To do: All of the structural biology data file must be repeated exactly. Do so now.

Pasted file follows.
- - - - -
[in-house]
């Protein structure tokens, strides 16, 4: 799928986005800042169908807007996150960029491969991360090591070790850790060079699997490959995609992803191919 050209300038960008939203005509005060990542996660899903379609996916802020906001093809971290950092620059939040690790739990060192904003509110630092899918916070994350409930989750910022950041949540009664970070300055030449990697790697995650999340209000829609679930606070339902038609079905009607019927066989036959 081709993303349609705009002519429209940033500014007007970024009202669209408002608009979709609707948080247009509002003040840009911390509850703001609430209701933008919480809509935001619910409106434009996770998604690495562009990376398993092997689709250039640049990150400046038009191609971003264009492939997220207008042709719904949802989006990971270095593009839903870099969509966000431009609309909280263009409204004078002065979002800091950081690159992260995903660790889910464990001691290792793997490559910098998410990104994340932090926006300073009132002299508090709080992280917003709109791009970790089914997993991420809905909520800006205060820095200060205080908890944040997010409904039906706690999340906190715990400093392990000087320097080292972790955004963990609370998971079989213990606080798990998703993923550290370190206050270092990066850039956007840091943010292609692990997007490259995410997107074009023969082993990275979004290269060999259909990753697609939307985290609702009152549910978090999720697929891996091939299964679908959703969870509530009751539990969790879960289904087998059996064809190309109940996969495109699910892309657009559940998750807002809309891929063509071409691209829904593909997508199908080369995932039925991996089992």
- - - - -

[in-house]
């Protein structure tokens, strides 16, 4: 799928986005800042169908807007996150960029491969991360090591070790850790060079699997490959995609992803191919 050209300038960008939203005509005060990542996660899903379609996916802020906001093809971290950092620059939040690790739990060192904003509110630092899918916070994350409930989750910022950041949540009664970070300055030449990697790697995650999340209000829609679930606070339902038609079905009607019927066989036959 081709993303349609705009002519429209940033500014007007970024009202669209408002608009979709609707948080247009509002003040840009911390509850703001609430209701933008919480809509935001619910409106434009996770998604690495562009990376398993092997689709250039640049990150400046038009191609971003264009492939997220207008042709719904949802989006990971270095593009839903870099969509966000431009609309909280263009409204004078002065979002800091950081690159992260995903660790889910464990001691290792793997490559910098998410990104994340932090926006300073009132002299508090709080992280917003709109791009970790089914997993991420809905909520800006205060820095200060205080908890944040997010409904039906706690999340906190715990400093392990000087320097080292972790955004963990609370998971079989213990606080798990998703993923550290370190206050270092990066850039956007840091943010292609692990997007490259995410997107074009023969082993990275979004290269060999259909990753697609939307985290609702009152549910978090999720697929891996091939299964679908959703969870509530009751539990969790879960289904087998059996064809190309109940996969495109699910892309657009559940998750807002809309891929063509071409691209829904593909997508199908080369995932039925991996089992």